Most widely known as one of the main stops along the old spice route, the Banda Islands are an isolated group of islands in the midst of the wide expanses of the Banda Sea. The remoteness of these islands has given it a fascinating, colourful history, including the fact that it was once the only place in the world where nutmeg grew.
The diving here is usually fairly relaxing with mild current, good visibility and calm waters, but there are spots with strong currents. However, our experienced dive guides will of course properly brief you on the conditions to be encountered and will plan the dives according to divers’ experiences. Here is a list of possible dive sites:
Karang Hata is a huge atoll close to Hata Island. The walls and steep slopes are covered with hard corals, massive barrel sponges and some gorgonian sea fans – with the chance to even see pygmy seahorses. In the deeper part we will look out for hammerheads and schooling jacks. Hundreds of fusiliers and red tooth triggerfish swim in the blue, especially on the corner area. We will end our dive in the shallows where we can find reef octopus, scorpionfishes and the famous soap fish.
We will start this dive at a huge swim-through before heading to the steep walls that surround the island. Visibility is usually very good here and hammerheads have been spotted out in the blue. It is also a great spot to look for leaf scorpionfishes and hawksbill turtles. Finish your dive in a pretty hard and soft coral garden in the shallows.
Tanjung Noret is on the south-west corner of Run Island. Tanjung means corner and from the shallows the reef slopes down steeply into very deep water. There are gigantic gorgonian sea fans and sponges here. Drift along the slope with great visibility and enjoy the view of thousands of tiny reef fish darting in and out of the cracks and crevices. Look out into the blue once in a while for a chance to see hammerhead sharks.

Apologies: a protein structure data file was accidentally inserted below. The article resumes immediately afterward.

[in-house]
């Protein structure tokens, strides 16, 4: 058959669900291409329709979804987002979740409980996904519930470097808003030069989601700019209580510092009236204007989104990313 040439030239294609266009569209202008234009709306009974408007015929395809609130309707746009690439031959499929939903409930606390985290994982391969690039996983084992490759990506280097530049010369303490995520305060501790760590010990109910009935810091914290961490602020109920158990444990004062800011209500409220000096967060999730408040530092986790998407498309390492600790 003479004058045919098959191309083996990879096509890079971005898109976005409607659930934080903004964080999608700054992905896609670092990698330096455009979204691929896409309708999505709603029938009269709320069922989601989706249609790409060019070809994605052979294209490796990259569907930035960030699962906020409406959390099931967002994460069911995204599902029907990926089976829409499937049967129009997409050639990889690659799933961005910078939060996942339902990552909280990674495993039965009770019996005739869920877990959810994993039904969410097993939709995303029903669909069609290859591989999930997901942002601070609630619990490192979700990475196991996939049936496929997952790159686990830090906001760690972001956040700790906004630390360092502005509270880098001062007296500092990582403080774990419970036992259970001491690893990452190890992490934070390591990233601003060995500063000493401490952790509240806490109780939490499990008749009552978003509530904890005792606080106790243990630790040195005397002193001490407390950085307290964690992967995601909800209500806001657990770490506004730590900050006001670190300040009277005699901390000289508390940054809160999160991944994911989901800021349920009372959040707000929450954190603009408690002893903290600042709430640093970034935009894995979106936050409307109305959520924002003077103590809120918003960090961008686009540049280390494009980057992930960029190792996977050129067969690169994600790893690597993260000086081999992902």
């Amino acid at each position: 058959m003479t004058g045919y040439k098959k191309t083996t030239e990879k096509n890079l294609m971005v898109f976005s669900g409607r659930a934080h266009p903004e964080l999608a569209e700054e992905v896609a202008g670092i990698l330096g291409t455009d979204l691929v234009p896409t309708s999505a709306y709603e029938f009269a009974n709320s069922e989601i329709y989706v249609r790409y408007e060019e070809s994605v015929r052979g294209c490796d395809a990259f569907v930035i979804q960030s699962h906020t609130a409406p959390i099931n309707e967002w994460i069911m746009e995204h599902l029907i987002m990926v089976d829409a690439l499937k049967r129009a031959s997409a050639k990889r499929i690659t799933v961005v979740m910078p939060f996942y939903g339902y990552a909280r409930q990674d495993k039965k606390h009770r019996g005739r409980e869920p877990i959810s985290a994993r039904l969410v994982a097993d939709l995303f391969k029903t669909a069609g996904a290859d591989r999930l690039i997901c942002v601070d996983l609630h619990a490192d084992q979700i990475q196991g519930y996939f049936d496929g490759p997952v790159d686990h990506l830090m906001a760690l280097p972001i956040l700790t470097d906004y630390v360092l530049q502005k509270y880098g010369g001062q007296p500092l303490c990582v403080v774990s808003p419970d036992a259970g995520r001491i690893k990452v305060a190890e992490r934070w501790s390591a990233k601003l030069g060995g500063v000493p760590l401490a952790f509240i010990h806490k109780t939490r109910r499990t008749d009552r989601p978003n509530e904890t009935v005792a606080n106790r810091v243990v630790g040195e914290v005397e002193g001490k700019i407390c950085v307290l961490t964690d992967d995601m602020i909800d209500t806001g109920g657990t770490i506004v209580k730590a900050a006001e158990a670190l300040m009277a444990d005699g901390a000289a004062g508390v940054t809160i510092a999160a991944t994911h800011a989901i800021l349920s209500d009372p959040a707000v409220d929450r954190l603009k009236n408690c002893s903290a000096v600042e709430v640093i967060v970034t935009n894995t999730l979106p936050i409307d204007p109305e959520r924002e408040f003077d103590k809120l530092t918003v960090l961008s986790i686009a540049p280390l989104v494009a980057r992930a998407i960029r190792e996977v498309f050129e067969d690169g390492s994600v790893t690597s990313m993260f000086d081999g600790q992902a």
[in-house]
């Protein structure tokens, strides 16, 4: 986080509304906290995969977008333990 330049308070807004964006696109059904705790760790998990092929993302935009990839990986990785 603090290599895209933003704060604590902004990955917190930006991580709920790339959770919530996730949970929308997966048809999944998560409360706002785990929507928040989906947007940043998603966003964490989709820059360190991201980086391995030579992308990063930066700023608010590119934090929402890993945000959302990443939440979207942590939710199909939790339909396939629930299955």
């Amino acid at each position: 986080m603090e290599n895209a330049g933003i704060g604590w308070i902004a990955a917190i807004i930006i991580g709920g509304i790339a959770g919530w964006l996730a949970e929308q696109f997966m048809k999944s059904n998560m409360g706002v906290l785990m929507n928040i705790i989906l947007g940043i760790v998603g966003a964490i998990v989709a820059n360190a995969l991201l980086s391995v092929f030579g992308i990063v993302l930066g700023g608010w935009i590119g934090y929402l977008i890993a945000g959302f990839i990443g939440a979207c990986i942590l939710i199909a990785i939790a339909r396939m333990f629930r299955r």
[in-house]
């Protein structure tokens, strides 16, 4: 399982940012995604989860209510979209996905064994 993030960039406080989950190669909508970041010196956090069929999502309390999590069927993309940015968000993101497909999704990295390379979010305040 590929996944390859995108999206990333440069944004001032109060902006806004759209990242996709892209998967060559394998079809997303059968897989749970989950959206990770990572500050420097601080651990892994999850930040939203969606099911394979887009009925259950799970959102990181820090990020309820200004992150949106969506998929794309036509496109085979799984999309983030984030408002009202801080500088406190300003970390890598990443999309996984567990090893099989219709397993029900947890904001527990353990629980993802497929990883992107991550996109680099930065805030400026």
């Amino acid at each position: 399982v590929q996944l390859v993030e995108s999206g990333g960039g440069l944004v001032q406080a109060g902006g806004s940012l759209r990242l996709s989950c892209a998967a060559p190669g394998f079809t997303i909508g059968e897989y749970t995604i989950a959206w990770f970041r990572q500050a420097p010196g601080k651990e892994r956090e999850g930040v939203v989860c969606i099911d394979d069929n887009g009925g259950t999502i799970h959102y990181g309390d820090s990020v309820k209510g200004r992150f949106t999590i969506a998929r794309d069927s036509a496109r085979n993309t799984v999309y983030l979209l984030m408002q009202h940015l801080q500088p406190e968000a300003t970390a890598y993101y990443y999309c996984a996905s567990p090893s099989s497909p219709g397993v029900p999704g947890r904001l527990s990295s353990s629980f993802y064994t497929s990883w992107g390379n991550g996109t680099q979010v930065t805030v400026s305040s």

Here there is a submerged pinnacle next to the main dive site which has a rock breaking the surface that is in the shape of a boat, hence the dive site name Batu (rock) Kapal (boat). Fish are present here in incredible numbers along with huge gorgonians and some truly monumental sponges. Look out for Napoleon wrasses in the deep and a very special fish only seen in the Banda Sea area, the soap fish.
At most sites in the Banda Islands, you will see enormous schools of fusiliers, thousands of redtooth triggerfish and hundreds of schooling pyramid butterflyfish. At this dive site there is a large crack in the reef that creates a deep swim-through. Drift through the hole and then enjoy the wall covered in sponges on the other side. On the top of the wall see many moray eels and perhaps a school of Bumphead parrotfish munching on the rocks.
A famous dive site in the Banda Islands it is at the bottom of a lava flow coming down from the peak of the Banda Api volcano. Underwater be amazed by the growth of hard coral when you take into account that the lava flowed into the sea in 1988, not so long ago. Staghorn coral gardens stretch off into the crystal blue water as far as the eye can see. One unusual coral formation to look out for here is table corals that have collapsed on to their sides but continue to sprout mini table corals off its flat edges.